A healthy mix of varieties can keep your yard blooming all year round. Gardening with plants that spread can also help by smothering those pesky weeds!


    IMG_4614 (2)

    Native grasses can certainly add a beautiful backdrop to other garden elements such as natural stones, rocks, and bricks.


    Save a special space for succulents! They can thrive in this area as long as you remember to protect them from frost in the winter. They can also help you create a larger than life fairy garden for all ages to enjoy!


    Create some shady areas so you can enjoy your garden during the valley heat wave. This gardener created a dramatic pathway leading to the backyard, making even a short walk to the backyard very enjoyable.

    Tip: It’s ok if your California plants go a bit dormant in the summer, just like we do. They love the spring and fall, but mostly try and survive during the summer.

    Build your Backyard Oasis

    by  • May 22, 2017 • 0 Comments

    The Building Blocks for Creating Structure in your Stylish Space.

    Another way of describing your yard is architecture in its natural form. Think of the architecture of your favorite building…it has style, strength and the capacity to take your breath away just by gazing upon it. Well, your yard can have the same effect and here’s how:



    Fill your space appropriately. Most yards can handle large trees and shrubs. Adding large “structural” elements to your yard can in fact make your yard seem larger than it is. By creating layers of sizes and shapes, it leaves your mind wondering if there is more beyond the layers and searching for that secret garden.



    Even the smallest structures can have a grand impact. Create visual drama with a simple boxwood by using the artful elements of line and design. Then fill the gaps with your favorite budding beauty.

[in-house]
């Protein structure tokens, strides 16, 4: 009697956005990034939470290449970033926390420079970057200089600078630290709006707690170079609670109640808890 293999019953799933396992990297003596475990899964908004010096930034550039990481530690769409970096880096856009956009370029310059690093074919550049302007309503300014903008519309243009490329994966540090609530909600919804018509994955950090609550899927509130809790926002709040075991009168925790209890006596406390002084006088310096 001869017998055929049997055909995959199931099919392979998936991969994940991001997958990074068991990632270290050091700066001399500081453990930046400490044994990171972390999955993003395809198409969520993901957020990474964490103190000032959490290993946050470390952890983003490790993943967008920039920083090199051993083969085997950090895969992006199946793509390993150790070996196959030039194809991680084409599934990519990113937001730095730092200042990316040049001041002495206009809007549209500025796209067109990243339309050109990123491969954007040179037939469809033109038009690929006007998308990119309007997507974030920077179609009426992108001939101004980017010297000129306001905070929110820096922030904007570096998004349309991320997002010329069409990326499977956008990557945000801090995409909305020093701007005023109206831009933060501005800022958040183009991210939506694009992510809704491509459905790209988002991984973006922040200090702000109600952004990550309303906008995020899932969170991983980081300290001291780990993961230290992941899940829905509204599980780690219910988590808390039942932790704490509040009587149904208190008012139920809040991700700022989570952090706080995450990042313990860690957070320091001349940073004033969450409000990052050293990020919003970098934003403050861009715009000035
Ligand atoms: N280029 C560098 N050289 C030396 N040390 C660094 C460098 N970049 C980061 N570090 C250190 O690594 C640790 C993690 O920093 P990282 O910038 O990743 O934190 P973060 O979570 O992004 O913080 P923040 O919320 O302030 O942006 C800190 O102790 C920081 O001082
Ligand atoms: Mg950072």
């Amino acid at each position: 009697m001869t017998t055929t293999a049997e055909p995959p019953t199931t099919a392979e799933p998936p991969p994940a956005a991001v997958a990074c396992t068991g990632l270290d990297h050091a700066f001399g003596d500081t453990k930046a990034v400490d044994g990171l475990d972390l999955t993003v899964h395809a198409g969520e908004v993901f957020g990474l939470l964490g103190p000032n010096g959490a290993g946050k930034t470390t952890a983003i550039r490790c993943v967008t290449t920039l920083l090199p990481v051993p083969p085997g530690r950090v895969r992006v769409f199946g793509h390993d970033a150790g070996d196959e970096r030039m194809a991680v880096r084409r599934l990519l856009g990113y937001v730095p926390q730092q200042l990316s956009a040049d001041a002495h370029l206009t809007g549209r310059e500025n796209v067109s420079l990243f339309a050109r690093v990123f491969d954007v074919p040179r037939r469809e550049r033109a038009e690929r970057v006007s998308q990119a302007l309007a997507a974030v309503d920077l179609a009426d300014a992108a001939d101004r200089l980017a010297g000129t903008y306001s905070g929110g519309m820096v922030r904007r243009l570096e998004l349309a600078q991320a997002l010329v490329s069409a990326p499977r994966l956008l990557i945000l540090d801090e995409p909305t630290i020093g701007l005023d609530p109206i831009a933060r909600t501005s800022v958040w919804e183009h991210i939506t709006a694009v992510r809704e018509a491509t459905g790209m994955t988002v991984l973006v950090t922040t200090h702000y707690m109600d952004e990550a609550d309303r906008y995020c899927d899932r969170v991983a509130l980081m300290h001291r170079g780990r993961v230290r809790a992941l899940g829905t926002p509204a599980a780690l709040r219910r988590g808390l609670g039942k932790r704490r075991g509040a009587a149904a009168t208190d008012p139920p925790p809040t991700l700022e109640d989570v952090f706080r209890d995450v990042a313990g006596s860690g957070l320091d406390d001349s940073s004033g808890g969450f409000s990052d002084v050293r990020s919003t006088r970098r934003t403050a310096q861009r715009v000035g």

Leave plenty of space to stair step your structure…small shrubs in front, medium in the middle, and large in the back. This layering technique is sure to take you to the top of the home and garden favorites.



    If you are stripping your yard of sod, then don’t be afraid to fill it with large shrubs and trees. Define your space the way you would like to be defined so you and your garden will be happy.

    Thank you to the Crinklaw’s for providing an inspiring setting and allowing me to take photos for this blog.

    The Plant That Has It All

    by  • April 3, 2017 • 0 Comments

    Barberry; the plant of many colors.

    Do you ever want the plant that has it all? A variety of colors, drought tolerant, full sun and little-to-no pruning. Well, look no further…Barberry is the match for you.

    This plant will add great interest to your yard, but is still easy to maintain. Here are a few varieties, but come in to pick your favorite!


    Disclaimer: Barberry is as it’s name describes, it has barbs which makes it a great barrier plant as well.


    Cabernet variety. Photo Credit: Bailey Nurseries


    Inspired by Art

    by  • March 27, 2017 • 1 Comment

    How to turn that peaceful garden painting into your backyard reality!